The Queen's Dollmaker by Christine Trent
Paperback: 384 pages
Publisher: Kensington; Original edition (January 1, 2010)
Review copy provided by the author, thank you!
The Burton Review Rating:
"On the brink of revolution, with a tide of hate turned against the decadent royal court, France is in turmoil - as is the life of one young woman forced to leave her beloved Paris. After a fire destroys her home and family, Claudette Laurent is struggling to survive in London. But one precious gift remains: her talent for creating exquisite dolls that Marie Antoinette, the Queen of France herself, cherishes. When the Queen requests a meeting, Claudette seizes the opportunity to promote her business, and to return home...Amid the violence and unrest, Claudette befriends the Queen, who bears no resemblance to the figurehead rapidly becoming the scapegoat of the Revolution. But when Claudette herself is lured into a web of deadly political intrigue, it becomes clear that friendship with France's most despised woman has grim consequences. Now, overshadowed by the spectre of Madame Guillotine, the Queen's dollmaker will face the ultimate test."
Christine Trent's debut novel offers promises of many more intriguing stories to come, and she has easily gained many fans, including myself, who have now read The Queen's Dollmaker. This novel features a young woman who faces severe and sudden hardships and is forced to leave her native France and sail to England. At the same time, the narration switches to Marie Antoinette who has troubles of her own, concerning her husband and the country she is the new Queen of.
This is my first official read of Marie Antoinette, fictional or otherwise, although I have collected quite a few books on the Queen I have not actually had one land in my review pile. I have acquired a keen sense of Marie Antoinette through Internet exploration, and I find the subject of the monarchy's dissolution and the fate of her children fascinating, and heart breaking. I have a beautiful pendant of a young Marie Antoinette that I wear occasionally as well. Congratulations to Christine Trent for being the first author to actually get me to sit down and read a full novel that includes Marie Antoinette, and my apologies for taking this long to get to it. I mention all this so my readers would know my position on this as my first fictional Marie Antoinette-related story.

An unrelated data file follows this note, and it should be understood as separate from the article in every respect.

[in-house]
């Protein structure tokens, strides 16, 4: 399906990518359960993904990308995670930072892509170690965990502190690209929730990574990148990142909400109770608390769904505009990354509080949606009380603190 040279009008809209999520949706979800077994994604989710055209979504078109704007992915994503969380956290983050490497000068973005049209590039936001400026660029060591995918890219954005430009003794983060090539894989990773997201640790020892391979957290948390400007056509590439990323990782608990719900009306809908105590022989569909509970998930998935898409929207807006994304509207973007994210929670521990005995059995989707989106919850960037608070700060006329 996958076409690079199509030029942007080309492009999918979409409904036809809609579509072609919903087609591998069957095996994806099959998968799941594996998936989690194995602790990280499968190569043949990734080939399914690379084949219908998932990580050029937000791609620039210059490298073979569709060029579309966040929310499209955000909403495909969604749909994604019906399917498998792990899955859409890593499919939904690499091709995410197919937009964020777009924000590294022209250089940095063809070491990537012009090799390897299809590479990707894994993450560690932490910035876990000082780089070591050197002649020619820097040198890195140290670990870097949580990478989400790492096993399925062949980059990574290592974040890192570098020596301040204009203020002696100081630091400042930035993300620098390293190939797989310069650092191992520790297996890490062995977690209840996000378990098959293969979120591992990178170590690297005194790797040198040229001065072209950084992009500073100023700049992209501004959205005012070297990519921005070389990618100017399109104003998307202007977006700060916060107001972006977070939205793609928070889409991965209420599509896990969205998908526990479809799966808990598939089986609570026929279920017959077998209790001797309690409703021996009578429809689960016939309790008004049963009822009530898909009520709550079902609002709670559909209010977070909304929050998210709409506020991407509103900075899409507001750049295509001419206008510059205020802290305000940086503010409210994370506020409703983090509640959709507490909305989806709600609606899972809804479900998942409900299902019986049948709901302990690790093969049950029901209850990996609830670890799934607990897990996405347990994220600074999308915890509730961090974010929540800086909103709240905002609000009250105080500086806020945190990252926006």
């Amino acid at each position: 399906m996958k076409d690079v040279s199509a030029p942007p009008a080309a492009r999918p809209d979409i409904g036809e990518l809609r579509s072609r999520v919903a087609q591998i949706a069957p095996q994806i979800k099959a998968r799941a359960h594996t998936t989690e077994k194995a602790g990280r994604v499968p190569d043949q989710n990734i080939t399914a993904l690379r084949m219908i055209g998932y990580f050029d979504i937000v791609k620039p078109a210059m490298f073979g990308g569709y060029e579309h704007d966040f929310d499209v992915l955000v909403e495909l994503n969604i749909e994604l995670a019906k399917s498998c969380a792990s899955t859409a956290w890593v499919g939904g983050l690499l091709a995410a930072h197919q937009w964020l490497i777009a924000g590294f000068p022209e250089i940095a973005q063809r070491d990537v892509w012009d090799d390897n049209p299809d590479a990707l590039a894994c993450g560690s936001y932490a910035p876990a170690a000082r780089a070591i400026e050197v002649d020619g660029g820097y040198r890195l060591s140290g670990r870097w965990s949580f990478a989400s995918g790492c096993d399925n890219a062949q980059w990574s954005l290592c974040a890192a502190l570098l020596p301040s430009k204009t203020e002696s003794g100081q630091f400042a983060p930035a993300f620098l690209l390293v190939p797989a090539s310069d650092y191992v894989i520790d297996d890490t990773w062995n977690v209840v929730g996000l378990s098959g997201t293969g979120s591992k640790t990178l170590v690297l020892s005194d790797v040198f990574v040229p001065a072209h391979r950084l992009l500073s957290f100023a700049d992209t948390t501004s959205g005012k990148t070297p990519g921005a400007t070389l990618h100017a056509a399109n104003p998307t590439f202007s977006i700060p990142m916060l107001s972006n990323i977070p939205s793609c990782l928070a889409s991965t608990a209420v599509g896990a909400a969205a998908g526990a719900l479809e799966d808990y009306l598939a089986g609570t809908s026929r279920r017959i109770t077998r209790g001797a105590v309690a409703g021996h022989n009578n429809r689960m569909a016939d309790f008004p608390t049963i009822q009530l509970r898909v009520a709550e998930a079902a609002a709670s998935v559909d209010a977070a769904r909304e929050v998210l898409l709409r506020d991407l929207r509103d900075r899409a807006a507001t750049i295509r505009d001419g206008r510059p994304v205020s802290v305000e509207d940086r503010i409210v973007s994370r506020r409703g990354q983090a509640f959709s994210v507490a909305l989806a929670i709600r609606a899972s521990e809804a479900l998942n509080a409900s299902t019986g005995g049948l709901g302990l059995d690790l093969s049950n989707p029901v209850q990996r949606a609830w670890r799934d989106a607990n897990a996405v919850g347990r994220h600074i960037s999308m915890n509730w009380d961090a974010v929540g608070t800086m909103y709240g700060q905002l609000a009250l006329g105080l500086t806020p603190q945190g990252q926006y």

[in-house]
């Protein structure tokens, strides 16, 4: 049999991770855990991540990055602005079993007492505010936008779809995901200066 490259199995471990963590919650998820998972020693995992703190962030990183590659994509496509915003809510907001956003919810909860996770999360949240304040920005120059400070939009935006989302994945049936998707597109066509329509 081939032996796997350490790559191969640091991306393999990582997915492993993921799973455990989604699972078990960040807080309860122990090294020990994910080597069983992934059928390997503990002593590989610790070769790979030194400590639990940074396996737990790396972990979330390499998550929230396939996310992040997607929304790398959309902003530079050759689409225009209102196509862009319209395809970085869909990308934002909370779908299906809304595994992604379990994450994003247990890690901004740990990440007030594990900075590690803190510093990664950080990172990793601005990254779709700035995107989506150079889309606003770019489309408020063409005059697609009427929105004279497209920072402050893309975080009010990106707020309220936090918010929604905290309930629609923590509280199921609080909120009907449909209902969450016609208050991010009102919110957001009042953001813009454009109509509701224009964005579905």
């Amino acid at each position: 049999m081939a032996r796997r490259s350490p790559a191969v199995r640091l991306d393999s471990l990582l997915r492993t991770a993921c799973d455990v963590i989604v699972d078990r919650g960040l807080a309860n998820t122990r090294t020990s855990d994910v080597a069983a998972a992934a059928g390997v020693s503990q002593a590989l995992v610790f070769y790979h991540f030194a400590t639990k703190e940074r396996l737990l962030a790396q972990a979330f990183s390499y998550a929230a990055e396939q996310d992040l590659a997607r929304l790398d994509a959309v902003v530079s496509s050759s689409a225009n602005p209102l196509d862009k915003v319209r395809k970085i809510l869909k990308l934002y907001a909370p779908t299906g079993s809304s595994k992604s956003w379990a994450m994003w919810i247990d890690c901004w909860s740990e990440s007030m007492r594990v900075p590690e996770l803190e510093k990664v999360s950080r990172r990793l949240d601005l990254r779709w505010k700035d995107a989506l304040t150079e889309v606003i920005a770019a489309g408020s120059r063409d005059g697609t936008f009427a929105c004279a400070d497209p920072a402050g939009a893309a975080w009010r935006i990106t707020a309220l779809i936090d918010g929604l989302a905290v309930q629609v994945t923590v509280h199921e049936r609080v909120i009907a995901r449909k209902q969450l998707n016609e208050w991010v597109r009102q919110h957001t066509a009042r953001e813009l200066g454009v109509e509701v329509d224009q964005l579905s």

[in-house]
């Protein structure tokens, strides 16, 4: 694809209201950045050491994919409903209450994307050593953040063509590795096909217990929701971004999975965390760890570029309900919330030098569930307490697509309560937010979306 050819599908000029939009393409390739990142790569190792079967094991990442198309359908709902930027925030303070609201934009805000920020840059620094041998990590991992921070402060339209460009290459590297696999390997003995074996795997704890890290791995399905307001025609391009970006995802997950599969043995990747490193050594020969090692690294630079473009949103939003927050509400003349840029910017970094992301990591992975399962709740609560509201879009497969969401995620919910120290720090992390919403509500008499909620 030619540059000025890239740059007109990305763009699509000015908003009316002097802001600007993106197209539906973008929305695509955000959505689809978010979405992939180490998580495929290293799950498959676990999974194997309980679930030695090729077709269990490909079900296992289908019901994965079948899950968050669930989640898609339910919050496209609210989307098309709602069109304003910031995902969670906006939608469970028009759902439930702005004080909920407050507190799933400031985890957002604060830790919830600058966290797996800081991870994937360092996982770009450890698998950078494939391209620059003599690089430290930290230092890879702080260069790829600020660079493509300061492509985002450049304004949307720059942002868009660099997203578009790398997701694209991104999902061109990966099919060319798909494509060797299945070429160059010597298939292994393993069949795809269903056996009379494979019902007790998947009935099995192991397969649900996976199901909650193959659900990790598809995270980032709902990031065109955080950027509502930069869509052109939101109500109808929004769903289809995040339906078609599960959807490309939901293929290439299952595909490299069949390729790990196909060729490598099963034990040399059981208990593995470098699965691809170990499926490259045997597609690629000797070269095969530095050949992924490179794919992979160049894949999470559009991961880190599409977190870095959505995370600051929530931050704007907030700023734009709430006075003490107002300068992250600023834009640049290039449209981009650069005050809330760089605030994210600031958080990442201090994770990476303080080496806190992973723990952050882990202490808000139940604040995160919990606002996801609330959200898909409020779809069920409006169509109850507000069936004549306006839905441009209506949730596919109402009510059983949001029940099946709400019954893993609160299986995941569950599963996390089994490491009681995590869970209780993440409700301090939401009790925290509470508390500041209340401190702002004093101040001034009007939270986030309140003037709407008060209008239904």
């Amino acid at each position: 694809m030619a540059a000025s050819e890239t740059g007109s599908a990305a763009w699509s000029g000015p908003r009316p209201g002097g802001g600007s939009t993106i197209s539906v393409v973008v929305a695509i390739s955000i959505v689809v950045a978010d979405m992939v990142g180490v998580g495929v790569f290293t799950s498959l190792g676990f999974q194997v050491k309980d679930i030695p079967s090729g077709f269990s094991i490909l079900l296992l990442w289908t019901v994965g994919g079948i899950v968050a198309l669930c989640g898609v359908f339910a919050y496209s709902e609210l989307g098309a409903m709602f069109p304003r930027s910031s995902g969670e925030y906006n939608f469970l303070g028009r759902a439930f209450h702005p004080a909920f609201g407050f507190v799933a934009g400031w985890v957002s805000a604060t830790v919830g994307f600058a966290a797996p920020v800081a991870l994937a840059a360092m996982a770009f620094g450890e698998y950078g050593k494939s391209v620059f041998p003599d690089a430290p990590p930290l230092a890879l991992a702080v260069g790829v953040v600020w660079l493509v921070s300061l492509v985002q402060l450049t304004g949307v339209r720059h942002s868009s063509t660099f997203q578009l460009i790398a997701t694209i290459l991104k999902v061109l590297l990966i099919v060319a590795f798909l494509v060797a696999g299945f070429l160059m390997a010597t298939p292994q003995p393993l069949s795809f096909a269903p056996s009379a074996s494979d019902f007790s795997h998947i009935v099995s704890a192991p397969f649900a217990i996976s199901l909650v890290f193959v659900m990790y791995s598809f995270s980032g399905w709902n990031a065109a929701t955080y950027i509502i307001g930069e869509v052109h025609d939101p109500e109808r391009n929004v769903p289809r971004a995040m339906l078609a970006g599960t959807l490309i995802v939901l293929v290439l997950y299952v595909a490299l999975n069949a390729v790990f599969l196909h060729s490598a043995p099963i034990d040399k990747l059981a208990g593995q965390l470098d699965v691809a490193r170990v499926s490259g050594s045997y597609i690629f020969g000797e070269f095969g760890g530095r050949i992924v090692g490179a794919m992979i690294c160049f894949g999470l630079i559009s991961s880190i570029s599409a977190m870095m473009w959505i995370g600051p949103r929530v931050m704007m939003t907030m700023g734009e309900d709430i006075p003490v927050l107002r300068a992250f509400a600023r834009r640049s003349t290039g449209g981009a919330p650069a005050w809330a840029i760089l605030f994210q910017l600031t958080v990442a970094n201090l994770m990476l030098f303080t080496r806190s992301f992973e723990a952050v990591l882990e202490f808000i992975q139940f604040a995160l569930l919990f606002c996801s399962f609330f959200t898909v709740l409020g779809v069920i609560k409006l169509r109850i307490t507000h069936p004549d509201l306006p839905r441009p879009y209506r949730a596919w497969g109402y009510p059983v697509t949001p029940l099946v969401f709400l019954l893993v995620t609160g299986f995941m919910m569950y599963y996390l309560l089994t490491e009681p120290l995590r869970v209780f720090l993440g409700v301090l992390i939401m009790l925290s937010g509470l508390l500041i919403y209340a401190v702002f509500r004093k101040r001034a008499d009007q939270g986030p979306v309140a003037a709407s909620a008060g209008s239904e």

The fact that Claudette Laurent gets on a ship to England because she can't find her betrothed in a day was grating on my sensibilities, but she was just sixteen and had nowhere to go, and probably felt at a loss as well as being in a state of shock after losing both of her parents tragically. She befriends a girl named Beatrice while on this same ship together and forms a lasting friendship with her and Beatrice's daughter. Intermittently, narration on Marie Antoinette's side of things slice in and out throughout this story, as Claudette's fortunes rise in England as she makes a life for herself, while back in France the Queen is suffering at the hands of the revolution. Sadly, through this telling, Queen Marie Antoinette seems oblivious to the dangers just as Claudette is naive in some aspects.
Claudette's character evolved as she grew up and matured so that she became very likable. Claudette's first job as a maid in a haughty woman's house was quite humorous and I enjoyed the mishaps that followed Claudette. Eventually she storms out of the house in a grand girl-power moment, and it was a highlight for her character. Operating her own doll shop without the aid of others was a great feat, especially since her superb workmanship became noticed by royalty. Soon, Queen Marie Antoinette ordered dolls from Claudette, which required her to return to France. She does find her betrothed Jean Phillippe again, and Claudette becomes torn between her two worlds of a prosperous England and the memories of her life in France. She has a magnificent new suitor in England, but will that be enough for Claudette?
And just when you think that's all there is to the story, Claudette soon finds herself trapped in France and without any justice. Will it be a Jean-Phillippe from her childhood to rescue her, or the gallant William from across the channel? Will both Queen Marie Antoinette and Claudette face the same tragic demise?
I found the storyline to be fast-paced and rhythmic enough to hold my interest while I was intrigued with the characters and their development. It was both plot and character driven, and I cared for the main characters throughout the story. It was not drowning in historical facts or details but was pleasing enough as the author deftly changed the setting from one country to the other. The scenic details impressed me more in the beginning of the novel in France when the descriptions of the fire occurred, and then later on when Claudette was in France again. The actual Marie Antoinette plot was not overly dramatic and was pretty much a side story inserted to help dramatize the political upheaval, allowing Claudette to steal the show as the story's heroine. Later on as Marie Antoinette's story comes to a conclusion, there was more of her featured. I found this to be a solid debut historical fiction novel for Christine Trent that I would not hesitate to recommend and I look forward to more from her.
Christine Trent's The Wax Apprentice is coming December 28, 2010 from Kensington Books and we are honored at the Historical Fiction Bloggers Round Table to feature the novel for our December event!
See another review at Historical-fiction.com or Historically Obsessed or Enchanted By Josephine